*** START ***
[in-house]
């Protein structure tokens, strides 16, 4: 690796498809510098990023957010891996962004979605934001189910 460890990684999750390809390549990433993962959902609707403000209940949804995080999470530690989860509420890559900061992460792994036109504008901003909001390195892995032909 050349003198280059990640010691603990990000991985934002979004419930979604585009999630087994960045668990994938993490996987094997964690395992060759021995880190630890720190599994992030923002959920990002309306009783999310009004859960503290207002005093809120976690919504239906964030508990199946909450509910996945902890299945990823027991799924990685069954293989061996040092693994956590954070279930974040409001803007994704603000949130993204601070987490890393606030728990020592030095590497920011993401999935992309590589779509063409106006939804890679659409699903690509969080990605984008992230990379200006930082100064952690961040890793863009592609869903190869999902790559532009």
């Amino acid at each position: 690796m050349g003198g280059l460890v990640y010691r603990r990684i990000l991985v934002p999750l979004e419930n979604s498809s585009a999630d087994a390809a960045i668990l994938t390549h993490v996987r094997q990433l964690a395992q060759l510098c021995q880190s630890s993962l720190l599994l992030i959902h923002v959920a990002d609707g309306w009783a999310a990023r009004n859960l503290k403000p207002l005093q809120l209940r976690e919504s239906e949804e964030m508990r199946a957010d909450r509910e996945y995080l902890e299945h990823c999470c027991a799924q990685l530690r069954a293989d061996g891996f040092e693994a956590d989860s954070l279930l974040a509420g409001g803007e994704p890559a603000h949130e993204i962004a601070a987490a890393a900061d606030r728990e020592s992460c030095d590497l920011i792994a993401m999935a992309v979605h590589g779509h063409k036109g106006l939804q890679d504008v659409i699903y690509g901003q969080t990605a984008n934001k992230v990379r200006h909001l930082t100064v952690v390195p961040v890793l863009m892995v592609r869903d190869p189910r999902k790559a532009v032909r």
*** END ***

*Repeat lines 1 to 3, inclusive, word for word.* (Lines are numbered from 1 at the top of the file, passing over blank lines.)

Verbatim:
[in-house]
């Protein structure tokens, strides 16, 4: 690796498809510098990023957010891996962004979605934001189910 460890990684999750390809390549990433993962959902609707403000209940949804995080999470530690989860509420890559900061992460792994036109504008901003909001390195892995032909 050349003198280059990640010691603990990000991985934002979004419930979604585009999630087994960045668990994938993490996987094997964690395992060759021995880190630890720190599994992030923002959920990002309306009783999310009004859960503290207002005093809120976690919504239906964030508990199946909450509910996945902890299945990823027991799924990685069954293989061996040092693994956590954070279930974040409001803007994704603000949130993204601070987490890393606030728990020592030095590497920011993401999935992309590589779509063409106006939804890679659409699903690509969080990605984008992230990379200006930082100064952690961040890793863009592609869903190869999902790559532009």
């Amino acid at each position: 690796m050349g003198g280059l460890v990640y010691r603990r990684i990000l991985v934002p999750l979004e419930n979604s498809s585009a999630d087994a390809a960045i668990l994938t390549h993490v996987r094997q990433l964690a395992q060759l510098c021995q880190s630890s993962l720190l599994l992030i959902h923002v959920a990002d609707g309306w009783a999310a990023r009004n859960l503290k403000p207002l005093q809120l209940r976690e919504s239906e949804e964030m508990r199946a957010d909450r509910e996945y995080l902890e299945h990823c999470c027991a799924q990685l530690r069954a293989d061996g891996f040092e693994a956590d989860s954070l279930l974040a509420g409001g803007e994704p890559a603000h949130e993204i962004a601070a987490a890393a900061d606030r728990e020592s992460c030095d590497l920011i792994a993401m999935a992309v979605h590589g779509h063409k036109g106006l939804q890679d504008v659409i699903y690509g901003q969080t990605a984008n934001k992230v990379r200006h909001l930082t100064v952690v390195p961040v890793l863009m892995v592609r869903d190869p189910r999902k790559a532009v032909r």